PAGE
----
UN Cybercrime Draft Convention Dangerously Expands State Surveillance Powers Without Robust Privacy, Data Protection Safeguards


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This is the third post in a series highlighting flaws in the proposed UN Cybercrime Convention. Check out Part I, our detailed analysis on the criminalization of security research activities, and Part II, an analysis of the human rights safeguards. 

As we near the final negotiating session for the proposed UN Cybercrime Treaty, countries are running out of time to make much-needed improvements to the draft text. Delegates meeting in New York July 29 to August 9 are tasked with finalizing the convention’s text that, if adopted, could dramatically reshape criminal laws across the world in favor of more and wider surveillance and weaker human rights safeguards. 

Countries that believe in the rule of law must stand up and either defeat the convention or dramatically limit its  scope, adhering to non-negotiable red lines as outlined by over 100 NGOs. In an uncommon alliance, civil society and industry agreed earlier this year in a joint letter that the treaty as it was currently drafted  must be rejected  and amended to protect privacy and data protection rights—none of which have been made in the latest version of the UDTC.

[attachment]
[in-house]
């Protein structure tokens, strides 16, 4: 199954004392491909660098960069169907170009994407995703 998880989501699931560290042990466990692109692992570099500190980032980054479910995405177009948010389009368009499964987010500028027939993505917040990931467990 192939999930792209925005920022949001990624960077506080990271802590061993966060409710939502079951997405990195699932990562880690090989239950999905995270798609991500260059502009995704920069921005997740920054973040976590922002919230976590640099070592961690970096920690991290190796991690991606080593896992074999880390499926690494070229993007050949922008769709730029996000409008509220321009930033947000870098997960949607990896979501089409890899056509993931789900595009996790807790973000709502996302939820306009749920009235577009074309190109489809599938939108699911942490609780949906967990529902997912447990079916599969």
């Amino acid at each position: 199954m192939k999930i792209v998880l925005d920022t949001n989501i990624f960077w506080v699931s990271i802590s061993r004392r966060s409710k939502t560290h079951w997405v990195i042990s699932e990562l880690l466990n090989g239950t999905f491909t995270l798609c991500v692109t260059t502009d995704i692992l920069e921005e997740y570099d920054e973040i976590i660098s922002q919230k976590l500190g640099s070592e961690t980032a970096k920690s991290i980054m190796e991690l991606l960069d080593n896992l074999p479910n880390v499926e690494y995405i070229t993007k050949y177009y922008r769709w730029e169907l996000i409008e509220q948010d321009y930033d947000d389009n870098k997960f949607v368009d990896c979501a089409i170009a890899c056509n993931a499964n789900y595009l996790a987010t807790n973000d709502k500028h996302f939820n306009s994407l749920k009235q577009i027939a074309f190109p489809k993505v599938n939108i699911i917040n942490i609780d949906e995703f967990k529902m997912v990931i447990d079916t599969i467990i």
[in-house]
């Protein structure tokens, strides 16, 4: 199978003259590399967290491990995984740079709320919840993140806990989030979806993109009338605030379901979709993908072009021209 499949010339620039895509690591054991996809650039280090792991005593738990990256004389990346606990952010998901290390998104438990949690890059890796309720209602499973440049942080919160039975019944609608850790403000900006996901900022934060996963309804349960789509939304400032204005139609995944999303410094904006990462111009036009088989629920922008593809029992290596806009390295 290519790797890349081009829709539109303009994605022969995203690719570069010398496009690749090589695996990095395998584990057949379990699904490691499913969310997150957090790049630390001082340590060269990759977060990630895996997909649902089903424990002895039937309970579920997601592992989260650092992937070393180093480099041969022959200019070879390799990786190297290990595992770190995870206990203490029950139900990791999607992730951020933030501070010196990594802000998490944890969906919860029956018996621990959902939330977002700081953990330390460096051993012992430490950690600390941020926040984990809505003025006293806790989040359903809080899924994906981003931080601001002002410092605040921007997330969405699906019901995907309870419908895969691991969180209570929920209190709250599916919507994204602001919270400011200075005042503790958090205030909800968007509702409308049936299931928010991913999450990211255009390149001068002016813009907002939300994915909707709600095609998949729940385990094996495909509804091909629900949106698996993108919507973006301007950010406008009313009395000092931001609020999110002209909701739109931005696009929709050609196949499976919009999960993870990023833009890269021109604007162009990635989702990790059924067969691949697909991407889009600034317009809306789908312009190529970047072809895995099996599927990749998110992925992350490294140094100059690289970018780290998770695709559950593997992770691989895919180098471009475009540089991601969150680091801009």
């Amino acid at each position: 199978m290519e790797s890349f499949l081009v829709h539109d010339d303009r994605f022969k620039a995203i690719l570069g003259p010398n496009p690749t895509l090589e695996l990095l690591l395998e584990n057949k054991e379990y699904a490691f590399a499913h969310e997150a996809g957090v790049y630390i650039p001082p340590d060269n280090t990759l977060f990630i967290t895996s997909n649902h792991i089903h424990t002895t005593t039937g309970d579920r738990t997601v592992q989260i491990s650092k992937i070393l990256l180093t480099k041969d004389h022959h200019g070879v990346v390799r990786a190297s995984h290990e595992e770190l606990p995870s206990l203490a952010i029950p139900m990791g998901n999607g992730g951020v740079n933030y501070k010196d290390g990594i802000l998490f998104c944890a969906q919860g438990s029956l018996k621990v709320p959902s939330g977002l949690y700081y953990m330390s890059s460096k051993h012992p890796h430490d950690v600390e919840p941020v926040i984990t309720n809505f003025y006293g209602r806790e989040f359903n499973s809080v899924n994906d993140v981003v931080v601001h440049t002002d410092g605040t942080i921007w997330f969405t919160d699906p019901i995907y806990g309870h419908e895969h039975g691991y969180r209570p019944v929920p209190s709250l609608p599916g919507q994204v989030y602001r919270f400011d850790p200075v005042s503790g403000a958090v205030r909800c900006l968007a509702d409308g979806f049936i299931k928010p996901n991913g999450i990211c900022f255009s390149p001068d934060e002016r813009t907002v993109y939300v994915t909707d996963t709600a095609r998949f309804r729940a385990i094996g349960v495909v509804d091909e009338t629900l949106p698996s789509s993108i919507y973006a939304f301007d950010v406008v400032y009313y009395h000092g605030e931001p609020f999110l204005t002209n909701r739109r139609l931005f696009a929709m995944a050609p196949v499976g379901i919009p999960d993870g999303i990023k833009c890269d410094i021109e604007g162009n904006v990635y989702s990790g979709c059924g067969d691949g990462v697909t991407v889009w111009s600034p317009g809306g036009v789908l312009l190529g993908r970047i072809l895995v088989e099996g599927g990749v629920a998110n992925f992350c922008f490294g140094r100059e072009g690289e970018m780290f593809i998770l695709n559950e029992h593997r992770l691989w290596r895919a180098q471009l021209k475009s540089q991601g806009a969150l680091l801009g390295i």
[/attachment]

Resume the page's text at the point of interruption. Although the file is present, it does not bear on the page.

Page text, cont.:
The UN Ad Hoc Committee overseeing the talks and preparation of a final text is expected to consider a revised but still-flawed text  in its entirety, along with the interpretative notes, during the first week of the session, with a focus on all provisions not yet agreed ad referendum. However,

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